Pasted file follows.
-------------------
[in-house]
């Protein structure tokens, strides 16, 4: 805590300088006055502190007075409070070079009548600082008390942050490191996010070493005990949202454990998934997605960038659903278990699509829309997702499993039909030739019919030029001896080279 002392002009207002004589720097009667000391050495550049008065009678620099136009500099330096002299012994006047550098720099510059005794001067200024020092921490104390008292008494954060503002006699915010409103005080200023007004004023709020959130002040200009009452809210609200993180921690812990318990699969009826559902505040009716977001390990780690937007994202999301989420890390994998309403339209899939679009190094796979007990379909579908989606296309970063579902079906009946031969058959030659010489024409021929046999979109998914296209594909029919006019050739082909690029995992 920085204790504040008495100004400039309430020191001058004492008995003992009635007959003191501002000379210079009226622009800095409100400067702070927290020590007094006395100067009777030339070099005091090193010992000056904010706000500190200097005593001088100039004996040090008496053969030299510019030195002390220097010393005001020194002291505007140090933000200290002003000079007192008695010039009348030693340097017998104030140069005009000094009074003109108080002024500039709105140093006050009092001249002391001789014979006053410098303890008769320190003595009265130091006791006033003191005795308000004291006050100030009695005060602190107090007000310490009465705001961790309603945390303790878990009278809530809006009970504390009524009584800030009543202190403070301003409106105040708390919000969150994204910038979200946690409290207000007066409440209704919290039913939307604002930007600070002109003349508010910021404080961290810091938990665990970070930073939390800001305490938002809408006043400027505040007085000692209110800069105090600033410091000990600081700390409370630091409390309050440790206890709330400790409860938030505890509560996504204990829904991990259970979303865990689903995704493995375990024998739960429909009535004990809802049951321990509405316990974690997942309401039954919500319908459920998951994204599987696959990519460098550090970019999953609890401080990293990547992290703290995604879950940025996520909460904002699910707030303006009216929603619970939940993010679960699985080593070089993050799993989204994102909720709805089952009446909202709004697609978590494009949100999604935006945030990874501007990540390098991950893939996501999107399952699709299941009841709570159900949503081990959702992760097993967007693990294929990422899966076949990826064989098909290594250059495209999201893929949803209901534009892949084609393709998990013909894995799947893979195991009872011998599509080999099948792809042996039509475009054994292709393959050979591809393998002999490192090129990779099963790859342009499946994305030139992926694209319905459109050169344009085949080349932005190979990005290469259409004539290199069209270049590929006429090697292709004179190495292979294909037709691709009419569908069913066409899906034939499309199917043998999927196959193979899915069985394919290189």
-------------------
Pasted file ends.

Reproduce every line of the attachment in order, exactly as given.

[in-house]
């Protein structure tokens, strides 16, 4: 805590300088006055502190007075409070070079009548600082008390942050490191996010070493005990949202454990998934997605960038659903278990699509829309997702499993039909030739019919030029001896080279 002392002009207002004589720097009667000391050495550049008065009678620099136009500099330096002299012994006047550098720099510059005794001067200024020092921490104390008292008494954060503002006699915010409103005080200023007004004023709020959130002040200009009452809210609200993180921690812990318990699969009826559902505040009716977001390990780690937007994202999301989420890390994998309403339209899939679009190094796979007990379909579908989606296309970063579902079906009946031969058959030659010489024409021929046999979109998914296209594909029919006019050739082909690029995992 920085204790504040008495100004400039309430020191001058004492008995003992009635007959003191501002000379210079009226622009800095409100400067702070927290020590007094006395100067009777030339070099005091090193010992000056904010706000500190200097005593001088100039004996040090008496053969030299510019030195002390220097010393005001020194002291505007140090933000200290002003000079007192008695010039009348030693340097017998104030140069005009000094009074003109108080002024500039709105140093006050009092001249002391001789014979006053410098303890008769320190003595009265130091006791006033003191005795308000004291006050100030009695005060602190107090007000310490009465705001961790309603945390303790878990009278809530809006009970504390009524009584800030009543202190403070301003409106105040708390919000969150994204910038979200946690409290207000007066409440209704919290039913939307604002930007600070002109003349508010910021404080961290810091938990665990970070930073939390800001305490938002809408006043400027505040007085000692209110800069105090600033410091000990600081700390409370630091409390309050440790206890709330400790409860938030505890509560996504204990829904991990259970979303865990689903995704493995375990024998739960429909009535004990809802049951321990509405316990974690997942309401039954919500319908459920998951994204599987696959990519460098550090970019999953609890401080990293990547992290703290995604879950940025996520909460904002699910707030303006009216929603619970939940993010679960699985080593070089993050799993989204994102909720709805089952009446909202709004697609978590494009949100999604935006945030990874501007990540390098991950893939996501999107399952699709299941009841709570159900949503081990959702992760097993967007693990294929990422899966076949990826064989098909290594250059495209999201893929949803209901534009892949084609393709998990013909894995799947893979195991009872011998599509080999099948792809042996039509475009054994292709393959050979591809393998002999490192090129990779099963790859342009499946994305030139992926694209319905459109050169344009085949080349932005190979990005290469259409004539290199069209270049590929006429090697292709004179190495292979294909037709691709009419569908069913066409899906034939499309199917043998999927196959193979899915069985394919290189």